b. 1965 Bristol, UK
Executed in 2009.
Signed on verso center
Lenticular digital print on PETG plastic; Ed. 20/50
23 3/4 x 23 3/4 x 1 1/2 in
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This piece is in excellent condition.
The lot is sold in the condition it is in at the time of sale. The condition report is provided to assist you with assessing the condition of the lot and is for guidance only. Any reference to condition in the condition report for the lot does not amount to a full description of condition. The images of the lot form part of the condition report for the lot. Certain images of the lot provided online may not accurately reflect the actual condition of the lot. In particular, the online images may represent colors and shades which are different to the lot's actual color and shades. The condition report for the lot may make reference to particular imperfections of the lot but you should note that the lot may have other faults not expressly referred to in the condition report for the lot or shown in the online images of the lot. The condition report may not refer to all faults, restoration, alteration or adaptation. The condition report is a statement of opinion only. For that reason, the condition report is not an alternative to taking your own professional advice regarding the condition of the lot. NOTWITHSTANDING THIS ONLINE CONDITION REPORT OR ANY DISCUSSIONS CONCERNING A LOT, ALL LOTS ARE OFFERED AND SOLD "AS IS" IN ACCORDANCE WITH THE CONDITIONS OF SALE/BUSINESS APPLICABLE TO THE RESPECTIVE SALE.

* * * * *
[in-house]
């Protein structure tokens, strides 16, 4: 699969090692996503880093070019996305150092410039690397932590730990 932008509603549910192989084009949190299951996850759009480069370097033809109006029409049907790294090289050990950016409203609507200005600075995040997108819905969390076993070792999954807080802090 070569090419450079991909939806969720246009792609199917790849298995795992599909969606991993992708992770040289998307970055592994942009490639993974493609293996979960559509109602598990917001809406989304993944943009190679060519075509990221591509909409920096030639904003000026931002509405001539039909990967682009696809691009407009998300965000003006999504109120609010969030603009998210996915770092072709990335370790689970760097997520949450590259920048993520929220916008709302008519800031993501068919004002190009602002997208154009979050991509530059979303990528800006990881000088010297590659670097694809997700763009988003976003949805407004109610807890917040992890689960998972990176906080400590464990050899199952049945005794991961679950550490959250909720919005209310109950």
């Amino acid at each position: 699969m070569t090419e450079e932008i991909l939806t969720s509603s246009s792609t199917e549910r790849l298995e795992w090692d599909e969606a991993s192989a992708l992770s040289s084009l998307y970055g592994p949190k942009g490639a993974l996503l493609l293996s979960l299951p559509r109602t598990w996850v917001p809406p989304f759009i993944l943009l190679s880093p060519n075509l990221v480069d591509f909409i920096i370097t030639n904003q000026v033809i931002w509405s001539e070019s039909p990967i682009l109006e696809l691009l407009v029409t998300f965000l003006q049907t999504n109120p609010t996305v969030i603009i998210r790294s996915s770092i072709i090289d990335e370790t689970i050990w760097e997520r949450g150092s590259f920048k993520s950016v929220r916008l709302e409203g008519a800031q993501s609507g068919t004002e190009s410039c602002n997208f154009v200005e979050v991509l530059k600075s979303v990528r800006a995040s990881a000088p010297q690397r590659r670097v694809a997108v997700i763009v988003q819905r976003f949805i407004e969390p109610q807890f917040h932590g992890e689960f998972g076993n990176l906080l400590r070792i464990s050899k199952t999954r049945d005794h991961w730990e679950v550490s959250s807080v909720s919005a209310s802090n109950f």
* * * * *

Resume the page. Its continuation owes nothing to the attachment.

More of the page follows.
Courtesy of Rita Krauss Fine Art
Damien Hirst is a British Conceptual artist known for his controversial takes on beauty, found-art objects, and the art market. Along with Liam Gillick, Tracey Emin, and Sarah Lucas, Hirst was part of the Young British Artists movement that rose to prominence in the early 1990s. While a student at Goldsmiths College in London, his work caught the eye of the collector and gallerist Charles Saatchi, who became an early patron. Hirst’s The Physical Impossibility of Death in the Mind of Someone Living (1991)—a large vitrine containing an Australian tiger shark suspended in formaldehyde—was financed by Saatchi and helped to launch the artist’s career.
In September 2008, Hirst made an unprecedented move for a living artist by selling a complete show, Beautiful Inside My Head Forever, at Sotheby's by auction and bypassing his long-standing galleries. The auction raised £111 million ($198 million), breaking the record for a one-artist auction as well as Hirst's own record with £10.3 million for The Golden Calf, an animal with 18-carat gold horns and hooves, preserved in formaldehyde.
In 2012, he showed what went on to be one of his most controversial work in decades, the installation In and Out of Love, which consisted of two white windowless rooms in which over 9,000 butterflies flitted around and died. In 2015 Hirst opened the Newport Street Gallery in London, which grew from his long-term ambition to share his art collection with the public. The artist lives and works in London, United Kingdom. His works are held in the collections of the Norton Museum of Art, the Tate Gallery in London, the Hirshhorn Museum and Sculpture Garden in Washington, D.C., and the Rubell Family Collection in Miami.